Eating more fat in food: a fad? Our dietitian serves up facts on fats.
Are you feeling a little lost or unsure about fat these days? You’re not alone.
Not long ago, fat got a bad rap, and low-fat or fat-free eating was considered healthy. Recently, there has been more attention to the value of fats in food, and high-fat foods are gaining in popularity. With so much conflicting attention on the subject, many of us are wondering: Are fats good for you? And which is the right fat to choose?
The benefits of fat
Fats are essential. We need to eat them to stay healthy. Fat is a source of energy and plays an important role in vitamin absorption and brain and nerve function. It also nourishes healthy skin, and by slowing digestion helps us feel more satisfied from our meals. Research has shown that when following a no-fat or low-fat diet, we often increase our carbohydrate intake. If our carbohydrate choices are lacking fibre, such as refined flours and sugary cereals, we can actually increase our risk of Type 2 diabetes and heart disease.
The facts on fat
There are three types of fat in food: saturated fat, unsaturated fat and trans fat. The concerns around fat relate to its association to heart disease. Let me clear things up for you.
Saturated Fat: Solid at room temperature, found in animal food sources (butter, lard, visible fat on meat, processed meats/sausages/bacon, shortening) as well as coconut and palm oils.
FAT FACT: Scientific evidence supports the replacement of saturated fat in the diet with unsaturated fats for cardiovascular risk reduction. Dairy products also contain saturated fat but are considered healthy, as they offer cardiovascular protection.
Trans Fat: Dominant sources are man-made by partial hydrogenation (taking a liquid oil and turning into a semi-solid fat) and used in many snack foods, baked goods, pastries, hard margarines and some deep-fried foods.
FAT FACT: Research has consistently shown a link between the intake of trans fats and increased risk of heart disease.
Unsaturated Fat: Liquid at room temperature, sources of antioxidants and anti-inflammatory compounds, and linked to heart health benefits. Sources include olive oil, sunflower oil, canola oil, nuts, seeds, avocado and fatty fish.
FAT FACT: Mediterranean eating patterns rich in unsaturated fat from olive oil, nuts, seeds and fish offer significant cardiovascular benefits.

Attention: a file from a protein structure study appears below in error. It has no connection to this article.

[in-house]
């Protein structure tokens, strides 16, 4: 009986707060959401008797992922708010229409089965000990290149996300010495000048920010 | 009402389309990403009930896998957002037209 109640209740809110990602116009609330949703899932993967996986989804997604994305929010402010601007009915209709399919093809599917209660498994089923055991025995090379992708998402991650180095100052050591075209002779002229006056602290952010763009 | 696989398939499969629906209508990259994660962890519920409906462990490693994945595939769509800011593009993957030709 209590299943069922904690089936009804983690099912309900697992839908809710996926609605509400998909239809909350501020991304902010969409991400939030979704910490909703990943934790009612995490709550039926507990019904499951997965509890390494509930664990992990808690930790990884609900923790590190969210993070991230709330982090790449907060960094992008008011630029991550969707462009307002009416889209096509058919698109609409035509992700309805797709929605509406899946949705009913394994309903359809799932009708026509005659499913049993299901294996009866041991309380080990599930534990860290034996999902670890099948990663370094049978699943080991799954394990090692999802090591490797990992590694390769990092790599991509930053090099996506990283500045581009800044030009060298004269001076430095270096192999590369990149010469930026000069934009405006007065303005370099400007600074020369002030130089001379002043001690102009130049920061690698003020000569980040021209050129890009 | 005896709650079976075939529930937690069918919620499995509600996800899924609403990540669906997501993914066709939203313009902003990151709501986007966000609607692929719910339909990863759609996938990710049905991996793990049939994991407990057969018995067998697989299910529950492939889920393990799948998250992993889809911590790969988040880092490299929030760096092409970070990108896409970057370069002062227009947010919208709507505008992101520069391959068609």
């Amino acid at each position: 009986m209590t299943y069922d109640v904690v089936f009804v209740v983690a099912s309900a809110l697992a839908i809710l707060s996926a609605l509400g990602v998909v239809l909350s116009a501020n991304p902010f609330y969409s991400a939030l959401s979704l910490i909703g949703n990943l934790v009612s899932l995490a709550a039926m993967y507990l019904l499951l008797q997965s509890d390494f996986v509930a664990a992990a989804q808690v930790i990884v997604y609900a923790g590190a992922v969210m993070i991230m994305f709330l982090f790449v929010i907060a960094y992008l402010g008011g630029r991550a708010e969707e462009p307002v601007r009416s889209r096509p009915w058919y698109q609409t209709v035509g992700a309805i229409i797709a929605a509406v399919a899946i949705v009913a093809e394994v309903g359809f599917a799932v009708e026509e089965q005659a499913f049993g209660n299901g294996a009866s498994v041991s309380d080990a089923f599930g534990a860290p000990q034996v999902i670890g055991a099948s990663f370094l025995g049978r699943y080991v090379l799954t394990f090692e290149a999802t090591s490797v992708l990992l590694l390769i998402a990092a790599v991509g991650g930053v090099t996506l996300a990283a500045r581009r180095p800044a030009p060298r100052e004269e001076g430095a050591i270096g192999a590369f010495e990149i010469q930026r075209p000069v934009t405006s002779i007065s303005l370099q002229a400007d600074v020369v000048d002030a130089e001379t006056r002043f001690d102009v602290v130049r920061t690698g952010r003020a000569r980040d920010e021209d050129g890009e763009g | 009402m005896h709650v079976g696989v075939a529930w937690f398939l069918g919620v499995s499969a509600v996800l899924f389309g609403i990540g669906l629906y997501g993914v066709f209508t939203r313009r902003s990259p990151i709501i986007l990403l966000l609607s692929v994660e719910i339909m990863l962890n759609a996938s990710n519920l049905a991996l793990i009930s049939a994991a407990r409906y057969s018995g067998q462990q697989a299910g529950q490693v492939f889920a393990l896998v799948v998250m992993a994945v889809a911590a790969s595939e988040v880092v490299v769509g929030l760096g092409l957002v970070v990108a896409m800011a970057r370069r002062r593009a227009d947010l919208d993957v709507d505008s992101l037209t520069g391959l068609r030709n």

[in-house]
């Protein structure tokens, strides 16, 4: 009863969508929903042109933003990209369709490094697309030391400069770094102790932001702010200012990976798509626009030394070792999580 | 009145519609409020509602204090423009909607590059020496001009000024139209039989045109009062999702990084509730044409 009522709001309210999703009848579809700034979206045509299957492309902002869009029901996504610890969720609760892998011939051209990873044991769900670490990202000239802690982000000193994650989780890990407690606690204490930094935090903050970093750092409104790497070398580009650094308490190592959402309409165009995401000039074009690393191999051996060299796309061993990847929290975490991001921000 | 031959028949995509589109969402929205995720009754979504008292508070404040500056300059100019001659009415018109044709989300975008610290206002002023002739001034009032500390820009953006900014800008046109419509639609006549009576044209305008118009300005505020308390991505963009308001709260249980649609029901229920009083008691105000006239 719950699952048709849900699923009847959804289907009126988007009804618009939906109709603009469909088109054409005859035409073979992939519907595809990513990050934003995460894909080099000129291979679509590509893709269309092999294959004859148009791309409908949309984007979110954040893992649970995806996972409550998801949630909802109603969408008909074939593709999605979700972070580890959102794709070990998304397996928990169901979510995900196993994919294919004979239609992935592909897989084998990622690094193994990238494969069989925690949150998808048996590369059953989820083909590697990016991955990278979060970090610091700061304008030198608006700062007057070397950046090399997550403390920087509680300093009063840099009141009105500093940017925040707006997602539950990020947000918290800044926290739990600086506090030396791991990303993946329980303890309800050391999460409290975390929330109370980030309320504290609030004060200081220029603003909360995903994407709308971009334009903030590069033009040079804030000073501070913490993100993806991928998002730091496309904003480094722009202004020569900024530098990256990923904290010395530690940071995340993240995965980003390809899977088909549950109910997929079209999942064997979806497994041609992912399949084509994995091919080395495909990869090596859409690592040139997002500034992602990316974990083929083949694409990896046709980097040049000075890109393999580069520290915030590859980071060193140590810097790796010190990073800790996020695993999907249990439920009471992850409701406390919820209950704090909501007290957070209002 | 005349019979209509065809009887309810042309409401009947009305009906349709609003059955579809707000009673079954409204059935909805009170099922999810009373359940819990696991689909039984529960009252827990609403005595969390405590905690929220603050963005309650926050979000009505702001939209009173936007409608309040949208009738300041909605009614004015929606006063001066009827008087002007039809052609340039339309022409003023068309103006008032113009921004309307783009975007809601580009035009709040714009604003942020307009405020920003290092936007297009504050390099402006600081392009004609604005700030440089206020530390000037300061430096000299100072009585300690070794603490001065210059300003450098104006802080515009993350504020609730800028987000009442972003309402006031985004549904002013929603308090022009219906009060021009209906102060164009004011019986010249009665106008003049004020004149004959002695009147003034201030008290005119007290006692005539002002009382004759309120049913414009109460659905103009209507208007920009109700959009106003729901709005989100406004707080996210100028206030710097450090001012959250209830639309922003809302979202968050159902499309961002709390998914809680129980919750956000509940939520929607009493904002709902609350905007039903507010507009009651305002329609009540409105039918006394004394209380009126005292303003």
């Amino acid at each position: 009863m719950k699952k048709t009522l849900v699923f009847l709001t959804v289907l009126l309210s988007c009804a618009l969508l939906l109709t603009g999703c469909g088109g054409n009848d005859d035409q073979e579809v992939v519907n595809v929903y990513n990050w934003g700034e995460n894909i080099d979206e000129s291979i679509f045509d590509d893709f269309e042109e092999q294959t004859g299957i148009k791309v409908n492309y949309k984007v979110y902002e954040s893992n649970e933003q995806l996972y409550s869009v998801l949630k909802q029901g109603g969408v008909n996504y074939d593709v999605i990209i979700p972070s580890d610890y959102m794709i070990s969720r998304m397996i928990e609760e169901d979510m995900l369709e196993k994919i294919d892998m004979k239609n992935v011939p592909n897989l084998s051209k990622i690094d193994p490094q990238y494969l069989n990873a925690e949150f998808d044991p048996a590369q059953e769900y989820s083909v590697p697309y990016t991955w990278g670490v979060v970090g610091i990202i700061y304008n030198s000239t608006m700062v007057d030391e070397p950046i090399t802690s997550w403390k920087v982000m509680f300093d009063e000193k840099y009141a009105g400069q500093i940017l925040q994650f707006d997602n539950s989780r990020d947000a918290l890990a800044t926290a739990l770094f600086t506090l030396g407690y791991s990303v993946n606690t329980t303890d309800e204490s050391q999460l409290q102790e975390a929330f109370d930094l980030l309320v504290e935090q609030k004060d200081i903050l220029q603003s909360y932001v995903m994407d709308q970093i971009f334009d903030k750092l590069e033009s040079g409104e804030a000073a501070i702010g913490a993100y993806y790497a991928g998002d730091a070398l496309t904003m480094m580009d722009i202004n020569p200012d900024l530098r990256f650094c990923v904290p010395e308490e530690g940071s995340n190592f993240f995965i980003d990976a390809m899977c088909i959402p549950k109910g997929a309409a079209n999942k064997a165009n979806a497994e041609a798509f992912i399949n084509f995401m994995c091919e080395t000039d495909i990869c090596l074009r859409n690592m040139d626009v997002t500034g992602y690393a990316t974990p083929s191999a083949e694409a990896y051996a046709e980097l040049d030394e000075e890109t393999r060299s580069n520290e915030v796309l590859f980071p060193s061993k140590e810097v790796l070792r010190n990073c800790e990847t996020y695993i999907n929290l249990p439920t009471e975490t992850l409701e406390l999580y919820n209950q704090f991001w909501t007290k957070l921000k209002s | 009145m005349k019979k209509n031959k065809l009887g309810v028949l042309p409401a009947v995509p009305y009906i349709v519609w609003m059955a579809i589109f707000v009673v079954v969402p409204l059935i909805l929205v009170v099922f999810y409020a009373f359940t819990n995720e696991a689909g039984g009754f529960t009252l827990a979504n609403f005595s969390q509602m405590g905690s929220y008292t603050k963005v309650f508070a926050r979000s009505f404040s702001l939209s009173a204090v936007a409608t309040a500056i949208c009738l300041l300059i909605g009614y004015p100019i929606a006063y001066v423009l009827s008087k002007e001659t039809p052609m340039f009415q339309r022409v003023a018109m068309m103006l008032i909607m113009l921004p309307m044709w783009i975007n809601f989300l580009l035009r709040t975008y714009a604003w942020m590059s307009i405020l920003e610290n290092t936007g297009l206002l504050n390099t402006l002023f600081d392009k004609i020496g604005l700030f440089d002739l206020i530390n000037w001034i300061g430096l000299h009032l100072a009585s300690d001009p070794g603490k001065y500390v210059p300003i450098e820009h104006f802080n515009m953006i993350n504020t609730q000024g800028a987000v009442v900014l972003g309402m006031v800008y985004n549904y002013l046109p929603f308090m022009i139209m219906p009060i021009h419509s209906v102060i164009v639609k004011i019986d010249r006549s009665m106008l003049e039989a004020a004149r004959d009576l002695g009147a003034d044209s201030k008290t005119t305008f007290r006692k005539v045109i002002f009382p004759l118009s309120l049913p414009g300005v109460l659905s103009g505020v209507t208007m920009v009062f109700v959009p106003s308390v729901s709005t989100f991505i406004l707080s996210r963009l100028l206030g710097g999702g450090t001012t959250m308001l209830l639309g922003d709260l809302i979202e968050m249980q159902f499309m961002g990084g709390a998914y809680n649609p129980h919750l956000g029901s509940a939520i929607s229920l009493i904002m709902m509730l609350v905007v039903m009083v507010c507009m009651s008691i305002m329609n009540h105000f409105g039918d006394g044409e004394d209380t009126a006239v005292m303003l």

Eating to include healthy fats
- Forget low-fat or no-fat diets. The latest guidelines indicate adults should include two to four tablespoons of added fat per day, primarily from unsaturated sources.
- Cholesterol in food is no longer the focus when eating a heart healthy diet which means eggs aren’t bad – enjoy them as a source of protein in a balanced diet.
- Avoid trans fats by reading labels and reducing use of packaged and processed foods.
- Reduce saturated fat by choosing leaner cuts of meat and replacing saturated fat with unsaturated fats (e.g. natural peanut butter on toast instead of butter, grapeseed or avocado oil in baking instead of coconut oil, olive oil salad dressing). Try the olive-oil Caesar salad dressing recipe below for a better alternative to store-bought dressings.
- Include more foods with unsaturated fat in your diet, such as a quarter cup of nuts per day, or Omega-3 rich fatty fish twice a week (e.g. salmon, trout, mackerel and sardines) or vegetarian sources such as ground flax, chia seeds, hemp seeds and walnuts.
- Dairy products are rich in many nutrients and have heart health benefits, so enjoy a little fat from yogurt, cheese and milk as a part of balanced meals or snacks.
- Fats are healthy but do come with more than double the calories of protein and carbohydrates per gram, so be mindful of portions and how much fat you add to food.
Now that you’ve got the latest fat facts, it’s time to stop considering this food source a foe. To learn more about how to incorporate healthy fats into your diet refer to this Health Canada fat fact sheet. If there are other food fads that are making your mealtime stressful, check out this Dietitians of Canada fact sheet on separating food facts from food fads.
Homemade Ceasar salad dressing
adapted from Rebar Modern Food Cookbook
1 tbsp capers
1 tbsp caper juice
Juice of 1 lemon
2-3 tsp Dijon mustard
2 cloves garlic minced
1/3 cup grated Parmesan cheese
1 cup olive oil
Pepper to taste
Place all ingredients in blender and blend at high speed until smooth. Pour over kale and add roasted chickpeas for a crouton like crunch for a new take on the old Caesar salad. Store extra dressing in a jar in the fridge, if it thickens just bring back to room temperature to thin or use as a dip with veggies.